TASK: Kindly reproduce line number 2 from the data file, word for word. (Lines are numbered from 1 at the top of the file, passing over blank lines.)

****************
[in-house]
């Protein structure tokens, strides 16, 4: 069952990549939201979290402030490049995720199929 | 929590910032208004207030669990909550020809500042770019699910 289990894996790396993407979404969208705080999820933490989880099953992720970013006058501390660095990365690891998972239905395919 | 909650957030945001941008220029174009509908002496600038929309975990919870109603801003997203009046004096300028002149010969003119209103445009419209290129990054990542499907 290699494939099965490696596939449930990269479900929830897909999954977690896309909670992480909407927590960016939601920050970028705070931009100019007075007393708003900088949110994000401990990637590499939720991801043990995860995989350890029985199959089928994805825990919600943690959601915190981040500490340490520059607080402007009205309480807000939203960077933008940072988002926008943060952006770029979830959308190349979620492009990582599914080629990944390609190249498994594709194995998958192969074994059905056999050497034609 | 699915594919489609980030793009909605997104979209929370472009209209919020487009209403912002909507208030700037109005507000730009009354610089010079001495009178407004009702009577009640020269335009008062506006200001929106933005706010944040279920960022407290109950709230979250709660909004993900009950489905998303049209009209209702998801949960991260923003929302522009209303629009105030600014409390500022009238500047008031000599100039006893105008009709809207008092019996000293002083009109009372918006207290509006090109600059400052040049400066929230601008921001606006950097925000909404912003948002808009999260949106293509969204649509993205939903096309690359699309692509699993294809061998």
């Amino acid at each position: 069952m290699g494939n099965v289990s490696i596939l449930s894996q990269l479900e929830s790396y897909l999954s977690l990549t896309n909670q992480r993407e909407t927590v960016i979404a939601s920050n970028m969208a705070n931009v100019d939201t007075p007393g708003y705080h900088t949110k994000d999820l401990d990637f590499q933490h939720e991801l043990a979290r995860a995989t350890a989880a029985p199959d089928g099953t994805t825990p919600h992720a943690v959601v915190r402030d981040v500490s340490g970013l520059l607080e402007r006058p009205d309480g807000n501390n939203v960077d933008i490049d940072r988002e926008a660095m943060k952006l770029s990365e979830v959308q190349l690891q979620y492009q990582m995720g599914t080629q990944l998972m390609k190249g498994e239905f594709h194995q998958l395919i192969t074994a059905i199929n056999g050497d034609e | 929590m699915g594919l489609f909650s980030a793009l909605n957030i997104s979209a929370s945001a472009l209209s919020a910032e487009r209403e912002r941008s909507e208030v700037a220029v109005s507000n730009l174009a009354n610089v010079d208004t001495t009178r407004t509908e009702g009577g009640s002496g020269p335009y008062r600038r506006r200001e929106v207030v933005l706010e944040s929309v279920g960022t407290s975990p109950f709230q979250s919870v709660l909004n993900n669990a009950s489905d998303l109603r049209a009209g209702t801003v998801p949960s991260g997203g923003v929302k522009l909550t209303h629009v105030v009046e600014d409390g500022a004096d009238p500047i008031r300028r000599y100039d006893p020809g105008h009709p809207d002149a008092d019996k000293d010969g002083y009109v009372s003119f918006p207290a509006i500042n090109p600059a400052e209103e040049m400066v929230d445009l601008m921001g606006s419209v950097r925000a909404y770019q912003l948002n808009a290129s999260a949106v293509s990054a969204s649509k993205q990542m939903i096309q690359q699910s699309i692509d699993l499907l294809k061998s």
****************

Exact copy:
């Protein structure tokens, strides 16, 4: 069952990549939201979290402030490049995720199929 | 929590910032208004207030669990909550020809500042770019699910 289990894996790396993407979404969208705080999820933490989880099953992720970013006058501390660095990365690891998972239905395919 | 909650957030945001941008220029174009509908002496600038929309975990919870109603801003997203009046004096300028002149010969003119209103445009419209290129990054990542499907 290699494939099965490696596939449930990269479900929830897909999954977690896309909670992480909407927590960016939601920050970028705070931009100019007075007393708003900088949110994000401990990637590499939720991801043990995860995989350890029985199959089928994805825990919600943690959601915190981040500490340490520059607080402007009205309480807000939203960077933008940072988002926008943060952006770029979830959308190349979620492009990582599914080629990944390609190249498994594709194995998958192969074994059905056999050497034609 | 699915594919489609980030793009909605997104979209929370472009209209919020487009209403912002909507208030700037109005507000730009009354610089010079001495009178407004009702009577009640020269335009008062506006200001929106933005706010944040279920960022407290109950709230979250709660909004993900009950489905998303049209009209209702998801949960991260923003929302522009209303629009105030600014409390500022009238500047008031000599100039006893105008009709809207008092019996000293002083009109009372918006207290509006090109600059400052040049400066929230601008921001606006950097925000909404912003948002808009999260949106293509969204649509993205939903096309690359699309692509699993294809061998």